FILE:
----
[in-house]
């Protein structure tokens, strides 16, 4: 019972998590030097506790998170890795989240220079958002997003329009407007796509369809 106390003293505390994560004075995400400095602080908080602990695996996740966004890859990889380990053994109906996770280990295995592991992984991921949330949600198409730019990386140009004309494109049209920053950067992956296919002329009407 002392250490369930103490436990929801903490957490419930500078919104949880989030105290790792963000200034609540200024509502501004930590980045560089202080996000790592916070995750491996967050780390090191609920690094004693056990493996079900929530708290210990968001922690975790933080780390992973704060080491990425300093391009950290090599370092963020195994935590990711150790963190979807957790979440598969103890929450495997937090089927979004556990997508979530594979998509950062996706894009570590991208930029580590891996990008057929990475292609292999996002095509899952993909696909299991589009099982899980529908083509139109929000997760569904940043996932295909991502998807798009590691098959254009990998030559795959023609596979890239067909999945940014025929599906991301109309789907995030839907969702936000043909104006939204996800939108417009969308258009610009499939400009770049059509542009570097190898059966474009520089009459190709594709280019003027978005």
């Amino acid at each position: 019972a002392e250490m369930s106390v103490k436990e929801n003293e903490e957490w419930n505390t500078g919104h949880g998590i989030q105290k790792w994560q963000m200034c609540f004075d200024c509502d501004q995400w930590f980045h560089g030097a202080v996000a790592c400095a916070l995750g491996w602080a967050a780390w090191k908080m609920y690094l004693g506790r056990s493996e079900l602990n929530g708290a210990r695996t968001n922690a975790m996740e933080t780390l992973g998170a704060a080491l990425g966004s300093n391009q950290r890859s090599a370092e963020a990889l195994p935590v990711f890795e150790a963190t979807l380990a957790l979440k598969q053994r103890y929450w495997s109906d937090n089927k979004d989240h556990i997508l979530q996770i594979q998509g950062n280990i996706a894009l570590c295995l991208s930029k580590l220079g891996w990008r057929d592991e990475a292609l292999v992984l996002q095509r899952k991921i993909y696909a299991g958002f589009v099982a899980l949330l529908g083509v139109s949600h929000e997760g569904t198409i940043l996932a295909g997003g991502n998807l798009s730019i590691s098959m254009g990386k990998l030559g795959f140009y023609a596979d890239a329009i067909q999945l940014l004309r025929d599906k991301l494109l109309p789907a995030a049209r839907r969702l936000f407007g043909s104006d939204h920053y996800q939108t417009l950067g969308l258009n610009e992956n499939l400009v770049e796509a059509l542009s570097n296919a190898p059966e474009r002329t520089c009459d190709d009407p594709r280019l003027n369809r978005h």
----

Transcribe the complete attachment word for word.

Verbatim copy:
[in-house]
């Protein structure tokens, strides 16, 4: 019972998590030097506790998170890795989240220079958002997003329009407007796509369809 106390003293505390994560004075995400400095602080908080602990695996996740966004890859990889380990053994109906996770280990295995592991992984991921949330949600198409730019990386140009004309494109049209920053950067992956296919002329009407 002392250490369930103490436990929801903490957490419930500078919104949880989030105290790792963000200034609540200024509502501004930590980045560089202080996000790592916070995750491996967050780390090191609920690094004693056990493996079900929530708290210990968001922690975790933080780390992973704060080491990425300093391009950290090599370092963020195994935590990711150790963190979807957790979440598969103890929450495997937090089927979004556990997508979530594979998509950062996706894009570590991208930029580590891996990008057929990475292609292999996002095509899952993909696909299991589009099982899980529908083509139109929000997760569904940043996932295909991502998807798009590691098959254009990998030559795959023609596979890239067909999945940014025929599906991301109309789907995030839907969702936000043909104006939204996800939108417009969308258009610009499939400009770049059509542009570097190898059966474009520089009459190709594709280019003027978005």
């Amino acid at each position: 019972a002392e250490m369930s106390v103490k436990e929801n003293e903490e957490w419930n505390t500078g919104h949880g998590i989030q105290k790792w994560q963000m200034c609540f004075d200024c509502d501004q995400w930590f980045h560089g030097a202080v996000a790592c400095a916070l995750g491996w602080a967050a780390w090191k908080m609920y690094l004693g506790r056990s493996e079900l602990n929530g708290a210990r695996t968001n922690a975790m996740e933080t780390l992973g998170a704060a080491l990425g966004s300093n391009q950290r890859s090599a370092e963020a990889l195994p935590v990711f890795e150790a963190t979807l380990a957790l979440k598969q053994r103890y929450w495997s109906d937090n089927k979004d989240h556990i997508l979530q996770i594979q998509g950062n280990i996706a894009l570590c295995l991208s930029k580590l220079g891996w990008r057929d592991e990475a292609l292999v992984l996002q095509r899952k991921i993909y696909a299991g958002f589009v099982a899980l949330l529908g083509v139109s949600h929000e997760g569904t198409i940043l996932a295909g997003g991502n998807l798009s730019i590691s098959m254009g990386k990998l030559g795959f140009y023609a596979d890239a329009i067909q999945l940014l004309r025929d599906k991301l494109l109309p789907a995030a049209r839907r969702l936000f407007g043909s104006d939204h920053y996800q939108t417009l950067g969308l258009n610009e992956n499939l400009v770049e796509a059509l542009s570097n296919a190898p059966e474009r002329t520089c009459d190709d009407p594709r280019l003027n369809r978005h």